The First Step

(Originally written August, 1994)

Do you remember when your child took his first step? There was such excitement among the parents, grandparents, and friends. This was not because of the tremendous ability shown, but because the first step was another milestone in a life that exhibited such promise. Why is it that as we get older, that first step becomes harder and harder to take?

During the last few weeks I’ve faced some real challenges as an adult. Some of these demanded a lot of courage and I was fearful or wanted to “put off” taking that step. Other situations required that I turn away from actions or thoughts that were harmful to me, but had become habits. I felt far too weak to take that one step to change my direction. Let’s try to remember some valuable lessons from that youngster about to take his first step.

It helps the child if the adult holds his hand and walks with him before he tries it alone. We all need people to walk beside us. When we’re ready to take that first step, it helps to have someone a few feet away with a smiling face and open arms. The child does best when focusing on someone out front and not on the step ahead. Where is the focus of your life? Is it positive and loving? Today we reward with glory the one who finishes the 26 mile marathon. But the most important step was the decision to train – made months or years before – because someone was there to encourage and support.

Changing direction requires that we concentrate on our pivot foot and even on doing a complete “about face”. One very small step in a different direction can affect our life for years to come. For most of us this requires not that we look at our temporary status but at the general direction of our lives. A life of meaning, purpose, and service is determined not by the big decision as much as by the daily choices that take us down the pathway of life. And if we have gotten off the pathway, it only takes one step to get us heading back in the right way. It’s not the size of our stride, but its direction.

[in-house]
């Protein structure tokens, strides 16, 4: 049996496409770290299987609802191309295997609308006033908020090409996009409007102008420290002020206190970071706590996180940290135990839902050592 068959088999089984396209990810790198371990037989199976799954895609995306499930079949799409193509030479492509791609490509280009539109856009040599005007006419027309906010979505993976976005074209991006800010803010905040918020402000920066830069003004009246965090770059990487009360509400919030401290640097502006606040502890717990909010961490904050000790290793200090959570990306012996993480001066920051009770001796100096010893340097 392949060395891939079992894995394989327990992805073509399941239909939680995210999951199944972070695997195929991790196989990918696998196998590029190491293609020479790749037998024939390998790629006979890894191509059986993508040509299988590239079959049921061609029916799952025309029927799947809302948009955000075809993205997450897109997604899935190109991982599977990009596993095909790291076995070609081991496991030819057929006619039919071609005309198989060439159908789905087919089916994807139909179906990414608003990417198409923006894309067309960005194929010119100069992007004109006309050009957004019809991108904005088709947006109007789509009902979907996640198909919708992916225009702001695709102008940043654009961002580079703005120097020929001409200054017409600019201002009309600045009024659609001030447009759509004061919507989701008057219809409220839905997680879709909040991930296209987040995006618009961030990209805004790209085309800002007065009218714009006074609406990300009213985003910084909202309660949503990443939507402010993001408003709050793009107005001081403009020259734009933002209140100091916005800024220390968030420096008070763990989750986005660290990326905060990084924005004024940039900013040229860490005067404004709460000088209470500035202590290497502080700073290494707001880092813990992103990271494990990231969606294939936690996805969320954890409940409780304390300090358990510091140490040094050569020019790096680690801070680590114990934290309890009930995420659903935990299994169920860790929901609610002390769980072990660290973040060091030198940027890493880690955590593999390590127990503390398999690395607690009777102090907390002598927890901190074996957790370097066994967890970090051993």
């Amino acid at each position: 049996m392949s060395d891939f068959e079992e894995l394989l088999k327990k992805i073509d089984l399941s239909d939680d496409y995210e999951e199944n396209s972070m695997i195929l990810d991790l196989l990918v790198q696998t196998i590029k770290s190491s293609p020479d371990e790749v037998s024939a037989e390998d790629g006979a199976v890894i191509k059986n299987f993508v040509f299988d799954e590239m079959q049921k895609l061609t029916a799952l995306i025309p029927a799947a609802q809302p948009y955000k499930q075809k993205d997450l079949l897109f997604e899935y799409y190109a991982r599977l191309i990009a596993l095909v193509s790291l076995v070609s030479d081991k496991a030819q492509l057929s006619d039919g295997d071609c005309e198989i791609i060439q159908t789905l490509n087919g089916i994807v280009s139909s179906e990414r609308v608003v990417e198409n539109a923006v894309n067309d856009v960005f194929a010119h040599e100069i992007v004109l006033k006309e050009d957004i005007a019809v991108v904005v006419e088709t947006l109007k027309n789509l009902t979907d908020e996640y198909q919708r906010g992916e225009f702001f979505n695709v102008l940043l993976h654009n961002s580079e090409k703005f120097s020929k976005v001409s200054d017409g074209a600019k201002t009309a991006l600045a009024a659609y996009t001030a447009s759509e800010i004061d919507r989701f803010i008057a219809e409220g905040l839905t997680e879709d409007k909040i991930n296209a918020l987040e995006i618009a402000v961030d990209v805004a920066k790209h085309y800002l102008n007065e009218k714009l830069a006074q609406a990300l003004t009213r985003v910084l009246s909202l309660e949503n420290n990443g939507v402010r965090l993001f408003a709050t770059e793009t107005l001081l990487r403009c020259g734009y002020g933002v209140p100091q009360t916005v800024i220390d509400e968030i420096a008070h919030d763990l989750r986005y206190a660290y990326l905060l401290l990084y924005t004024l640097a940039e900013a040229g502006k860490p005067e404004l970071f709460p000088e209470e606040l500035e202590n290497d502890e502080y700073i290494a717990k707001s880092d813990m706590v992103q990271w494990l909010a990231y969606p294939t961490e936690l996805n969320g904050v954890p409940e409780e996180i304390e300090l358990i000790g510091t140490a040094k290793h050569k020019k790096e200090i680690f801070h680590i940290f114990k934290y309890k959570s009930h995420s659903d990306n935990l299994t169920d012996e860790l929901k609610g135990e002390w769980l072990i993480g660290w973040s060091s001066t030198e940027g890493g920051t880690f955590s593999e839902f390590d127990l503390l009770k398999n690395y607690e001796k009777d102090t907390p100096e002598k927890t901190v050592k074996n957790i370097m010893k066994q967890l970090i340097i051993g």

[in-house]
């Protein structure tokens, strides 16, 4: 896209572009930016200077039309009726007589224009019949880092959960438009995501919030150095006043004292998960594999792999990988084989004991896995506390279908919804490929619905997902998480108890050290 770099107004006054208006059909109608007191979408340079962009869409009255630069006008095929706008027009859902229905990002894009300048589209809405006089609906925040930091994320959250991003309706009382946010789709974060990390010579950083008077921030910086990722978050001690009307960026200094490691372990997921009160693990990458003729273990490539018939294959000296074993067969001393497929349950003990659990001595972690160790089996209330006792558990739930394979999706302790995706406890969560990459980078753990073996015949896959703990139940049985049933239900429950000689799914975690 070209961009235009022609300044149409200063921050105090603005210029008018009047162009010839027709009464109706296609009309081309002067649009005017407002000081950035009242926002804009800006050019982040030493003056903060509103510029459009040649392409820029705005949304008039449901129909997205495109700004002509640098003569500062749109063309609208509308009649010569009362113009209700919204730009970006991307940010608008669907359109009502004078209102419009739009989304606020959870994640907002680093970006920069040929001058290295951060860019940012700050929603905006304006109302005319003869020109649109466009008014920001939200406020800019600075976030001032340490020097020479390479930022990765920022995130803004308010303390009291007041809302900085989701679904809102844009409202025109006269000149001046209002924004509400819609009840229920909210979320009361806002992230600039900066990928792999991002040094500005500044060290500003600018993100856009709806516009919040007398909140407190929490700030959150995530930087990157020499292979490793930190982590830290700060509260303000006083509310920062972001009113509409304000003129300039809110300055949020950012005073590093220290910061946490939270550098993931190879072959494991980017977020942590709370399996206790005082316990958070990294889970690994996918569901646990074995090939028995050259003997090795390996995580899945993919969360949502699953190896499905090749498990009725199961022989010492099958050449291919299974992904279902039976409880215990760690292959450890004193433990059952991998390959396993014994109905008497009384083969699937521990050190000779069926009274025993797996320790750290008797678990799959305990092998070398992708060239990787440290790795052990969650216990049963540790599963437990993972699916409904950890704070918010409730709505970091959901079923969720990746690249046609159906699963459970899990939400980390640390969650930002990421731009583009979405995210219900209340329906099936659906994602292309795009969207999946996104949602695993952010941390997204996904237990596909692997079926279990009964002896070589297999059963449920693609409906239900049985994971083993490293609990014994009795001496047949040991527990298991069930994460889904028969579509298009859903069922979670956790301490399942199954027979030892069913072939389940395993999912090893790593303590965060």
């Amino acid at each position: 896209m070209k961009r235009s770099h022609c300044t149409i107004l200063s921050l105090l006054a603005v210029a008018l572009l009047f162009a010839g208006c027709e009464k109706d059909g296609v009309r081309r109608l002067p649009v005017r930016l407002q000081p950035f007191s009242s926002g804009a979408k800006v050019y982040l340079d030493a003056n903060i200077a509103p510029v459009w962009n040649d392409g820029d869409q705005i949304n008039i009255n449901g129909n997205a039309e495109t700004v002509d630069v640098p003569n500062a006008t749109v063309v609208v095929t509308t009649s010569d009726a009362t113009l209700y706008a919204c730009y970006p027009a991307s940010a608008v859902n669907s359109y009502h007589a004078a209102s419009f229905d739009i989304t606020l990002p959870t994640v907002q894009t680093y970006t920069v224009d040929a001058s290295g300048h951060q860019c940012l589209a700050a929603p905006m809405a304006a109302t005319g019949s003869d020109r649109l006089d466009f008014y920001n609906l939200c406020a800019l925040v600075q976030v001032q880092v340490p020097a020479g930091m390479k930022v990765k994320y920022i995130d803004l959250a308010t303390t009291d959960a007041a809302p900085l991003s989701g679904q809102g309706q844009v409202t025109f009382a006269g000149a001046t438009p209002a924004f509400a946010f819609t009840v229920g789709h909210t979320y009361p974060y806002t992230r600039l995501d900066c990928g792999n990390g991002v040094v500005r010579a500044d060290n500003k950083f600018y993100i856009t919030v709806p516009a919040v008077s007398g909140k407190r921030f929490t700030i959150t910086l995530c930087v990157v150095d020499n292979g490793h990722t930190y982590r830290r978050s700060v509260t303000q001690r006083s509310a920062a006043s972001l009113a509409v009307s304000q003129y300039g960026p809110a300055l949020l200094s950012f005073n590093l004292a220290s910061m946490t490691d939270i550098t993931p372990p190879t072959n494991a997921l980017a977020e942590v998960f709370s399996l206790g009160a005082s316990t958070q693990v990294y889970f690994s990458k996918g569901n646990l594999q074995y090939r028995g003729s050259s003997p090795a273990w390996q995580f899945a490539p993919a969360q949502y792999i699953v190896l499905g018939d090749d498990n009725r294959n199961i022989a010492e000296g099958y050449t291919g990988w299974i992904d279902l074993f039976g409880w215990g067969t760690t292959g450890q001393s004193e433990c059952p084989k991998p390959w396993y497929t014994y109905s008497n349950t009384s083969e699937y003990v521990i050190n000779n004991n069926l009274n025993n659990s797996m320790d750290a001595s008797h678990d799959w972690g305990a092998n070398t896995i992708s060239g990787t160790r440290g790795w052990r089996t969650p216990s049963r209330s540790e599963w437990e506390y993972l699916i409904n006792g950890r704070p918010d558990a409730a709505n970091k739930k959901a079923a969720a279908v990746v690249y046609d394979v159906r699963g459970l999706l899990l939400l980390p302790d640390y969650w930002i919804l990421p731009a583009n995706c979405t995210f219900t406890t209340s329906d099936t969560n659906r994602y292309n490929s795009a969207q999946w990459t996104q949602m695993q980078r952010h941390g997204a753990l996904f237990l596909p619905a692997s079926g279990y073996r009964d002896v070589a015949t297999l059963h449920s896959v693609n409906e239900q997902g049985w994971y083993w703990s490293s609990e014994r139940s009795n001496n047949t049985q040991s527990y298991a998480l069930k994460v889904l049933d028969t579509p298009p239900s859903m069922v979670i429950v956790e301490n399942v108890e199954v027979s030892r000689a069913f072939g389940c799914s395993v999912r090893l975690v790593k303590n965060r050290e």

Let me ask you a few simple questions. Who’s watching your life? Whose life are you watching? With what kind of people have you chosen to walk through life? Are you willing to take that small step to change the direction of your destiny? As mothers and fathers we long to see our children be able to walk alone in their own strength. However, we are always there waiting with open arms, ready to give them a hand, willing to help them up when they fall, and encouraging them to have a long term focus and head in the right direction. Finally even when our earthly friends and family fail us, we have a heavenly Father who longs to have us focus on Him and take Him hand. In a dark and unstable world, that gives us light and security. All of us as “children” have someone who is looking eagerly for us to take that first step, that right step, and that positive step in His direction.

Learning to Walk,


About kenthumphreys
Kent Humphreys has been a business leader for over forty years. He also served as CEO of FCCI/Christ@Work for six years and now serves as their worldwide ambassador, speaking, writing, and mentoring young leaders. He continues to be active in distribution, private equities, and real estate. Kent and his wife Davidene have written six books together. They have three children and eight grand-children.

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